Mysterious Intruder (1946)

Approved   |    |  Film-Noir, Mystery


Mysterious Intruder (1946) Poster

The fifth entry in the Columbia series based on the CBS radio program, "The Whistler", opens with kindly old music store owner Edward Stillwell (Paul E. Burns) hiring private detective Don ... See full summary »

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6.6/10
385

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  • Paul E. Burns and Richard Dix in Mysterious Intruder (1946)
  • Nina Vale in Mysterious Intruder (1946)
  • Richard Dix and Nina Vale in Mysterious Intruder (1946)
  • Richard Dix and Nina Vale in Mysterious Intruder (1946)
  • Richard Dix in Mysterious Intruder (1946)
  • Richard Dix and Nina Vale in Mysterious Intruder (1946)

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Reviews & Commentary

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User Reviews


5 May 2017 | Panamint
7
| Entertaining, feasible noir
On December 2, 1889 Thomas Edison made some wax cylinders of Johannes Brahms personally playing his compositions on the piano. These went underground somewhere for 48 years until resurfacing, and were given to the Berlin State Library in 1937. They miraculously survived WWII, resurfaced again and still exist in Germany. In recent years modern state of the art digital methods have produced recordings derived from the original cylinders. Edison and others made recordings of extremely famous 19th century individuals, cylinders that either have been discovered or are waiting to be found. So the basic premise of "Mysterious Intruder" is feasible and broadly based on historical fact: the existence of such cylinders.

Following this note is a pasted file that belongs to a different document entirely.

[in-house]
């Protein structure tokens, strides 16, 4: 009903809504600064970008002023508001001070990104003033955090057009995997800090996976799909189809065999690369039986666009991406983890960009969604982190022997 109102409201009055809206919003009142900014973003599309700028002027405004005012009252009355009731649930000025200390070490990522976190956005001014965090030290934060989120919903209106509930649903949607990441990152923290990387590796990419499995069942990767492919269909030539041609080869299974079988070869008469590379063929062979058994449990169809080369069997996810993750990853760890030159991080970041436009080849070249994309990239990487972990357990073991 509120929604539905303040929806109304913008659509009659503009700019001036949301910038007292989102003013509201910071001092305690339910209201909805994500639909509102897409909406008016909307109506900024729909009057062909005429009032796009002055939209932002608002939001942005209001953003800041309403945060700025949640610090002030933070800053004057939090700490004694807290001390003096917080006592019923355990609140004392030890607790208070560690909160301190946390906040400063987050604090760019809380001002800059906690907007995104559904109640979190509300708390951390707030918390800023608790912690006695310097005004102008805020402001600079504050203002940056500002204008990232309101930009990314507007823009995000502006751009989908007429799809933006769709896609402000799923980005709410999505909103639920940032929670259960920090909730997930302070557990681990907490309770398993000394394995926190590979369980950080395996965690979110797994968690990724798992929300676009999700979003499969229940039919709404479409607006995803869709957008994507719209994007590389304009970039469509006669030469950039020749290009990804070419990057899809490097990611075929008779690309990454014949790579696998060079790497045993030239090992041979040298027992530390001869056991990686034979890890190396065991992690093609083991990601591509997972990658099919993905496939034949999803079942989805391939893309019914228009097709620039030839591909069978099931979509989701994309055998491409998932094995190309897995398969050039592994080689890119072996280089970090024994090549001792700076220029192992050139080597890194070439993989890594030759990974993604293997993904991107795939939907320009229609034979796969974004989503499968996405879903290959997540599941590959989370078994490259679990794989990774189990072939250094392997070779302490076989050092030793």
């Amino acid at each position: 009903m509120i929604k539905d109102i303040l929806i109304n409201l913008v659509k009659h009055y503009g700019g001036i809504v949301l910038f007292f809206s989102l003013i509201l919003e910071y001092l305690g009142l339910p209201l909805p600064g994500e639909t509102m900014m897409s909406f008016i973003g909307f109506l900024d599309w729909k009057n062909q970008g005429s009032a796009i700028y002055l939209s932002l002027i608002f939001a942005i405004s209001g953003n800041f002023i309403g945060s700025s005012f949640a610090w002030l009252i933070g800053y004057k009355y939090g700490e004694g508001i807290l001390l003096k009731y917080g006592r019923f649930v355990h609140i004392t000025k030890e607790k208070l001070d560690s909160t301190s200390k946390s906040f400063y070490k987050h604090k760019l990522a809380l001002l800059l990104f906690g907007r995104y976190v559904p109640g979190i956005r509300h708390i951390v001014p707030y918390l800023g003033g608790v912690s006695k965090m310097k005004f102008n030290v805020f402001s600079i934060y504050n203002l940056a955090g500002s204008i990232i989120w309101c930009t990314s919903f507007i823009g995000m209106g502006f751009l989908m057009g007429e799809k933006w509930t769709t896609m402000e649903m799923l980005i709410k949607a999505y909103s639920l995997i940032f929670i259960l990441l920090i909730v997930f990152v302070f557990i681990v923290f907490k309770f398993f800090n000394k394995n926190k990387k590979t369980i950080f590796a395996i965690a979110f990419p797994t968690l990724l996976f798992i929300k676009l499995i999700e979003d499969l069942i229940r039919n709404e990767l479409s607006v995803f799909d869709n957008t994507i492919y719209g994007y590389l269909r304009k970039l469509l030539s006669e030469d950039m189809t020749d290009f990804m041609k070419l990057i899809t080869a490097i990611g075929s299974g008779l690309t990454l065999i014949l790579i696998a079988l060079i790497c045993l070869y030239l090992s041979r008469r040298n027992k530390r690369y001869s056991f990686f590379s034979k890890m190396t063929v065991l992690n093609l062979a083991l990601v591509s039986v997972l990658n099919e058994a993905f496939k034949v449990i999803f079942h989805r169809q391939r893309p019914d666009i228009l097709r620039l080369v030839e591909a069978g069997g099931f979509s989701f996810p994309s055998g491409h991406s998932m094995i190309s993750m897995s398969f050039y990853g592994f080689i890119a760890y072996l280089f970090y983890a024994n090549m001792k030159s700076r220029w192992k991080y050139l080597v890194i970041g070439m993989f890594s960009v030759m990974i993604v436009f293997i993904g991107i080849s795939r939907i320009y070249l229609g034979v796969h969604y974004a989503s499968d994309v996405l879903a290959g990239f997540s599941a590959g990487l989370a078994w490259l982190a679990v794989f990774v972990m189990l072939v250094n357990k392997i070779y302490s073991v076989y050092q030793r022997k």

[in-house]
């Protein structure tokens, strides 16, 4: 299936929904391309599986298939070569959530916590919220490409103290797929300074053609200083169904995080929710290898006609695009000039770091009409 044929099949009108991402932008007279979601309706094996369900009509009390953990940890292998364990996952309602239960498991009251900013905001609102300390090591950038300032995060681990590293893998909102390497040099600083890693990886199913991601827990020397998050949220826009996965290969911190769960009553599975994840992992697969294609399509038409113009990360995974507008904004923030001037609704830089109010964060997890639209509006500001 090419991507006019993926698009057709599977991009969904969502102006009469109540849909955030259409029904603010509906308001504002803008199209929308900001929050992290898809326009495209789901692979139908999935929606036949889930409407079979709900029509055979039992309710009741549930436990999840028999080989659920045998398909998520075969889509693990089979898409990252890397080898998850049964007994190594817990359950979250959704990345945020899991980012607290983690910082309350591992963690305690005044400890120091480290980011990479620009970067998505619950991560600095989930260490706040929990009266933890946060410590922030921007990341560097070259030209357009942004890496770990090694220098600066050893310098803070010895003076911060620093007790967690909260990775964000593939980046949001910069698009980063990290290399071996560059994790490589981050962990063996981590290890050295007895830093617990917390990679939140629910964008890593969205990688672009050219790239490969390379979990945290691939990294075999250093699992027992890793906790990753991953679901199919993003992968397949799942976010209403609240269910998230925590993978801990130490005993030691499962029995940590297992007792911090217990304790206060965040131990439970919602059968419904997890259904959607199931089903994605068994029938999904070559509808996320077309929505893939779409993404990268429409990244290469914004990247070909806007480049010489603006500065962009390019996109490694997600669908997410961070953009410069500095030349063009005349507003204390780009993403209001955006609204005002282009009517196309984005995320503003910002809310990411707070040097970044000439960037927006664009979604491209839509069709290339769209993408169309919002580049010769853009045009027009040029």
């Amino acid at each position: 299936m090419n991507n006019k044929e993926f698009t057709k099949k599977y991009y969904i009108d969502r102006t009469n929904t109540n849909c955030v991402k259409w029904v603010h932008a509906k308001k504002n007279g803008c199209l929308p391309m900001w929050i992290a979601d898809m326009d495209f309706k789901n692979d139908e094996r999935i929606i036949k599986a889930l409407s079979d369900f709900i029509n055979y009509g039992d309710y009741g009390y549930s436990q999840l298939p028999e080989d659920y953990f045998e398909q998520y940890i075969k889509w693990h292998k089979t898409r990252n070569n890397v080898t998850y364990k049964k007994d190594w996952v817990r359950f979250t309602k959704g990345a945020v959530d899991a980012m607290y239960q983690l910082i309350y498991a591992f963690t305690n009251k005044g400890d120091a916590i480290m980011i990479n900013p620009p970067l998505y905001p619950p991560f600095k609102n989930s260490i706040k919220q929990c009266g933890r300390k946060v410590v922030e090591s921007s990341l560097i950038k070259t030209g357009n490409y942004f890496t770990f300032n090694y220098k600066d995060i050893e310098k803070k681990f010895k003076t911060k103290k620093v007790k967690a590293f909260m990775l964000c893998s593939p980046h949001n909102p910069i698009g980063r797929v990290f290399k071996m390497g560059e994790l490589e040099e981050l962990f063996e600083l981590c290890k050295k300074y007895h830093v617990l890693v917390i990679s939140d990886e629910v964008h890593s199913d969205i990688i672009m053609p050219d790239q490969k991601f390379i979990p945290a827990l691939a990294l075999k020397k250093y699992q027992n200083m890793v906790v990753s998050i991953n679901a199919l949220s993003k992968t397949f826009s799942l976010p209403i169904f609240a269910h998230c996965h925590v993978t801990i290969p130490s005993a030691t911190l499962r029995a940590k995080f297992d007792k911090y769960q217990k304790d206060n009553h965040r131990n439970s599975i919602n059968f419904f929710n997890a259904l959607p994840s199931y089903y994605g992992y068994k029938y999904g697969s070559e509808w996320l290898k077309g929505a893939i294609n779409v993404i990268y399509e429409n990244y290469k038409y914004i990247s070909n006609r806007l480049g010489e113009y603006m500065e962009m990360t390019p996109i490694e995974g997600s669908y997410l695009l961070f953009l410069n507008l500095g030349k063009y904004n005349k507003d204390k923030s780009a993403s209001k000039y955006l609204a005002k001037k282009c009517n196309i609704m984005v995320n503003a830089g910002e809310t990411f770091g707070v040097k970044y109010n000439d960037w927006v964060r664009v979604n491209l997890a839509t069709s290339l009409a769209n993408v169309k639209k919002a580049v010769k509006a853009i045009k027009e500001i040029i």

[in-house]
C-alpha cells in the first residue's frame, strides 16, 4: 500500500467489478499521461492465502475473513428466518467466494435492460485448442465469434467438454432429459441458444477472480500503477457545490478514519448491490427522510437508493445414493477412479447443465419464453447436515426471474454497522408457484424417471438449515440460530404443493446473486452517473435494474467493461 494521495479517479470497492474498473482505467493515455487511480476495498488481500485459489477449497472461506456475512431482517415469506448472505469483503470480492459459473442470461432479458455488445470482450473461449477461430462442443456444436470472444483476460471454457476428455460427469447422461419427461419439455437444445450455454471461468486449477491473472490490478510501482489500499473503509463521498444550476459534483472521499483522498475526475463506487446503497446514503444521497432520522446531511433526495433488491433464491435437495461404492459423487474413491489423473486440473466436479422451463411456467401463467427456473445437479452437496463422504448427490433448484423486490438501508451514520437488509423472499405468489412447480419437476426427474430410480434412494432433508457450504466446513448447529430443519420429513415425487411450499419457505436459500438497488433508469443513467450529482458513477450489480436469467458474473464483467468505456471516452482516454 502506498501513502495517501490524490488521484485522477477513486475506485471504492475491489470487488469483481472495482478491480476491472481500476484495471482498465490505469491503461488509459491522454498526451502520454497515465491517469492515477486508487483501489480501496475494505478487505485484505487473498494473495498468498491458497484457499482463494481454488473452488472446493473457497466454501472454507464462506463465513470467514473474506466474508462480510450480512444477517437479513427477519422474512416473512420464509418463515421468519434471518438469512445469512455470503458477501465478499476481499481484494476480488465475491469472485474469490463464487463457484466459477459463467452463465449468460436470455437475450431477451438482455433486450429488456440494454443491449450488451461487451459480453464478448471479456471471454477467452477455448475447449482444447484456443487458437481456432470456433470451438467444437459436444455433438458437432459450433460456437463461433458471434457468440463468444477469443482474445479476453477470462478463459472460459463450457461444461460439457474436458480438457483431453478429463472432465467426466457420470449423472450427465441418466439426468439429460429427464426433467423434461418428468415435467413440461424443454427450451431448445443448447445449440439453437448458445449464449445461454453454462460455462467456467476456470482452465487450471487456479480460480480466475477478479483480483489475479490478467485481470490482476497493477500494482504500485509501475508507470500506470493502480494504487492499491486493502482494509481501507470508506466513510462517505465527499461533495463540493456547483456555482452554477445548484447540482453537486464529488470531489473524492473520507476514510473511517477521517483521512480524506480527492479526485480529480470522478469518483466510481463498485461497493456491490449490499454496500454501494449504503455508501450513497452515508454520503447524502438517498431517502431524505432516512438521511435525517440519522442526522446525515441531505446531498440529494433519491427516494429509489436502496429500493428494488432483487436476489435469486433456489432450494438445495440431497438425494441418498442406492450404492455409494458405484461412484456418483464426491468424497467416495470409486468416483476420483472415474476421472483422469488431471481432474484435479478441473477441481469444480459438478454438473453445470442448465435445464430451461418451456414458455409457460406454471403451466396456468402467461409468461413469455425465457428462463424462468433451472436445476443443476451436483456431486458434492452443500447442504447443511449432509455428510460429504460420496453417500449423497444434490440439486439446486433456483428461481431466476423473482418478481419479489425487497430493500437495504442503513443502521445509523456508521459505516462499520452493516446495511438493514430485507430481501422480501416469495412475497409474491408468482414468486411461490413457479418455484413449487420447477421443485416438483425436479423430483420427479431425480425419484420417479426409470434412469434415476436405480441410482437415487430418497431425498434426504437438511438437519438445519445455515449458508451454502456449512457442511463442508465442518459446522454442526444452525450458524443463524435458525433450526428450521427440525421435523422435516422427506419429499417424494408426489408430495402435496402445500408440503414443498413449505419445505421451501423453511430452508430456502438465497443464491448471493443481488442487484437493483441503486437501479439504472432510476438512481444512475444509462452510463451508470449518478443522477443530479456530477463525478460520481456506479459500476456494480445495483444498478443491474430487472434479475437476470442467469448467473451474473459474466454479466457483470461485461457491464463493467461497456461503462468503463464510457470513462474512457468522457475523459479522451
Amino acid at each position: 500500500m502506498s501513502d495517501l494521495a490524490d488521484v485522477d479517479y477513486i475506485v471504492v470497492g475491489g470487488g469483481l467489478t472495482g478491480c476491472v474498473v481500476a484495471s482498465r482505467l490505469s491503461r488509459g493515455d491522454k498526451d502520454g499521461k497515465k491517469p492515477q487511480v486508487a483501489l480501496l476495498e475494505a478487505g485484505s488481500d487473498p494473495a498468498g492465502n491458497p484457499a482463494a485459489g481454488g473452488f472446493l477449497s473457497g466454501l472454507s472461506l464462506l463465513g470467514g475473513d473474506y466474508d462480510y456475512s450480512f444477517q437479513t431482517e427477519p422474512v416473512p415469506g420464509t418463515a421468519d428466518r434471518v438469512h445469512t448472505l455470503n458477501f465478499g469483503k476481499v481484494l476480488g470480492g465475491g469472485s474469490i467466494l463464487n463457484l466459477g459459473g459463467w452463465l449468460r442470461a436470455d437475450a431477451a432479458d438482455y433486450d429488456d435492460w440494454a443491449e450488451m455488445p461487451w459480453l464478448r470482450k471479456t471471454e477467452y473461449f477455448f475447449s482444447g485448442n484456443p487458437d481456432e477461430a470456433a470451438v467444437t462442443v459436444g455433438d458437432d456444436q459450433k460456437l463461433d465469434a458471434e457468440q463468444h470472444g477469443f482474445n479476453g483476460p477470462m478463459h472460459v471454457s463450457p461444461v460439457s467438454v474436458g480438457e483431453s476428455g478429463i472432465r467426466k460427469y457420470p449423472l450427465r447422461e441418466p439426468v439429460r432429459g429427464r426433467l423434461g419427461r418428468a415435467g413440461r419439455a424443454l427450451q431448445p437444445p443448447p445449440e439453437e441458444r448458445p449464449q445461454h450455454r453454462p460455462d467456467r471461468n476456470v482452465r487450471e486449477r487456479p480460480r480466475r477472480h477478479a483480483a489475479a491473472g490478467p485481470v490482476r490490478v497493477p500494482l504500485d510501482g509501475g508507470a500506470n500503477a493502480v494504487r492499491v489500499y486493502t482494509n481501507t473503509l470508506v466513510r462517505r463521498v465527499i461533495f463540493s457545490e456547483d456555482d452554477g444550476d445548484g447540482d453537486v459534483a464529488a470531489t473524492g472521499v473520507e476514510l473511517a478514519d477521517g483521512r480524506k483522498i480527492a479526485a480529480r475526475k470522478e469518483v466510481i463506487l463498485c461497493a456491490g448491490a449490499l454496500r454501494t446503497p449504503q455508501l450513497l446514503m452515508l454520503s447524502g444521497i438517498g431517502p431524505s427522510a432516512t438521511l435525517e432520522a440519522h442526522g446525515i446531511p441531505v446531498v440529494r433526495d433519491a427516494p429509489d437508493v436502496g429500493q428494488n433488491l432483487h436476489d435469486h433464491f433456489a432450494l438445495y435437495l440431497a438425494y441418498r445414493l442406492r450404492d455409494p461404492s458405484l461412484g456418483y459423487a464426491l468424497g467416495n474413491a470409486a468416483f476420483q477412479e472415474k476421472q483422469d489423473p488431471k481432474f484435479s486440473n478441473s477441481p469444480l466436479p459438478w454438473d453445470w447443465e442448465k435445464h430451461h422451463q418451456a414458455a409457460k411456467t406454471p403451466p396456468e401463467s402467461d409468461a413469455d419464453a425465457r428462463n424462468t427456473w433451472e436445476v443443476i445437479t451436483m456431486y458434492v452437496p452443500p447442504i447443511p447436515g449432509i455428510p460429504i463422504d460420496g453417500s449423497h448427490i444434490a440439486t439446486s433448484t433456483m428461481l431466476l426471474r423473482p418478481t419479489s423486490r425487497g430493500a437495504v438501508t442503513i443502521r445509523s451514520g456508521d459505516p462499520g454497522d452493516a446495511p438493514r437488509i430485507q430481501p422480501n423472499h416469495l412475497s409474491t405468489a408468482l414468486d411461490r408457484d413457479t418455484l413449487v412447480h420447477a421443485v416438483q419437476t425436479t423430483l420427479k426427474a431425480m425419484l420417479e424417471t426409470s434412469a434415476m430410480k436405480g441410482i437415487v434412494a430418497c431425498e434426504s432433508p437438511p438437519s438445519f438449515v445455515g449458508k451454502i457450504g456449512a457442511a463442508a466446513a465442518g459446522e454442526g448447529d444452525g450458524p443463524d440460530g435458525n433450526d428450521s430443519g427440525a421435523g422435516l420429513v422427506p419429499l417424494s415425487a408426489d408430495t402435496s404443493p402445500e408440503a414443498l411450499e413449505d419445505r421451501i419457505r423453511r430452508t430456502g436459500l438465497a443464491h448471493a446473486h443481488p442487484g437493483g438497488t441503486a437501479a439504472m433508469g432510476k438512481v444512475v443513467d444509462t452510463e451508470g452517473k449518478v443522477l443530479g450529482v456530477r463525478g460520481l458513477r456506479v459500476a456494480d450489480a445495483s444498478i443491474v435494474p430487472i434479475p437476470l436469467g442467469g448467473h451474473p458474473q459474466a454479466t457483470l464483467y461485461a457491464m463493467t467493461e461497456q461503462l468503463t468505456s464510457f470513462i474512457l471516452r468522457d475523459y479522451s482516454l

Richard Dix does a good job in "Mysterious Intruder" as a sleazy private eye out to grab some lost cylinders of a famous singer from the 1880's. It is a tight script and well made, released by Columbia Pictures in 1946. It moves briskly and is filmed with stark noir-style lighting.

Another thing I find interesting about this movie is its use of some talented and now totally obscure actresses, namely Nina Vale, Helen Mowery and Pamela Blake (no, not Amanda Blake). Who? They are unknown but worth your time to discover here, wherein we luckily find all three featured in the same movie. The very solid actor Barton MacLane (Maltese Falcon '41) also is a great asset portraying a police detective.

This movie has a unique story and is one of Dix's better performances (not great acting, but good for Dix) and is directed by William Castle. I find it to be both entertaining and interesting in its own b-movie sort of way.

Critic Reviews


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Genres

Film-Noir | Mystery

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